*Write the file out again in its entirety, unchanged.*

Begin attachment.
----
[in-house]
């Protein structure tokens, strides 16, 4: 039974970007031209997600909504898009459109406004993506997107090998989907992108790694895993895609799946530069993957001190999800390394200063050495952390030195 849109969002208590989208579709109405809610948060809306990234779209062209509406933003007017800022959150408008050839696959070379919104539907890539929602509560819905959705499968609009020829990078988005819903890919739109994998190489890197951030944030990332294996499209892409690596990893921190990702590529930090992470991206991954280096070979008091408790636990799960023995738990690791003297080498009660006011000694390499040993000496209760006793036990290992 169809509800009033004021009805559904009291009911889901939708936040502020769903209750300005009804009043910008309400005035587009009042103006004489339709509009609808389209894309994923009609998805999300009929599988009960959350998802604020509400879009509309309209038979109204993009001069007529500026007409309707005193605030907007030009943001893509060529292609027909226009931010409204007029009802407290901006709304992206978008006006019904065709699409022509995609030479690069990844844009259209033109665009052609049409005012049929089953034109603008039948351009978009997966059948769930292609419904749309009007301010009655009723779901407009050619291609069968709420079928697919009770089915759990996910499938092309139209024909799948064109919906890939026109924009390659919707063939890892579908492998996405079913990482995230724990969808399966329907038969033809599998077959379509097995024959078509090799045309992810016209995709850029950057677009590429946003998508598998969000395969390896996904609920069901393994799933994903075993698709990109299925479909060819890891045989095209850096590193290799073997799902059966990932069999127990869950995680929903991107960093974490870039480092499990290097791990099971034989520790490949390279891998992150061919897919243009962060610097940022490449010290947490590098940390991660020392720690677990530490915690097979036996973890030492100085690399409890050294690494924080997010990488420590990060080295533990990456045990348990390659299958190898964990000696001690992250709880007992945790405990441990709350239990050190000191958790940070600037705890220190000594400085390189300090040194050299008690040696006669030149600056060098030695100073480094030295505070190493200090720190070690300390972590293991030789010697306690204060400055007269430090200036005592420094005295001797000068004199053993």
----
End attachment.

[in-house]
């Protein structure tokens, strides 16, 4: 039974970007031209997600909504898009459109406004993506997107090998989907992108790694895993895609799946530069993957001190999800390394200063050495952390030195 849109969002208590989208579709109405809610948060809306990234779209062209509406933003007017800022959150408008050839696959070379919104539907890539929602509560819905959705499968609009020829990078988005819903890919739109994998190489890197951030944030990332294996499209892409690596990893921190990702590529930090992470991206991954280096070979008091408790636990799960023995738990690791003297080498009660006011000694390499040993000496209760006793036990290992 169809509800009033004021009805559904009291009911889901939708936040502020769903209750300005009804009043910008309400005035587009009042103006004489339709509009609808389209894309994923009609998805999300009929599988009960959350998802604020509400879009509309309209038979109204993009001069007529500026007409309707005193605030907007030009943001893509060529292609027909226009931010409204007029009802407290901006709304992206978008006006019904065709699409022509995609030479690069990844844009259209033109665009052609049409005012049929089953034109603008039948351009978009997966059948769930292609419904749309009007301010009655009723779901407009050619291609069968709420079928697919009770089915759990996910499938092309139209024909799948064109919906890939026109924009390659919707063939890892579908492998996405079913990482995230724990969808399966329907038969033809599998077959379509097995024959078509090799045309992810016209995709850029950057677009590429946003998508598998969000395969390896996904609920069901393994799933994903075993698709990109299925479909060819890891045989095209850096590193290799073997799902059966990932069999127990869950995680929903991107960093974490870039480092499990290097791990099971034989520790490949390279891998992150061919897919243009962060610097940022490449010290947490590098940390991660020392720690677990530490915690097979036996973890030492100085690399409890050294690494924080997010990488420590990060080295533990990456045990348990390659299958190898964990000696001690992250709880007992945790405990441990709350239990050190000191958790940070600037705890220190000594400085390189300090040194050299008690040696006669030149600056060098030695100073480094030295505070190493200090720190070690300390972590293991030789010697306690204060400055007269430090200036005592420094005295001797000068004199053993």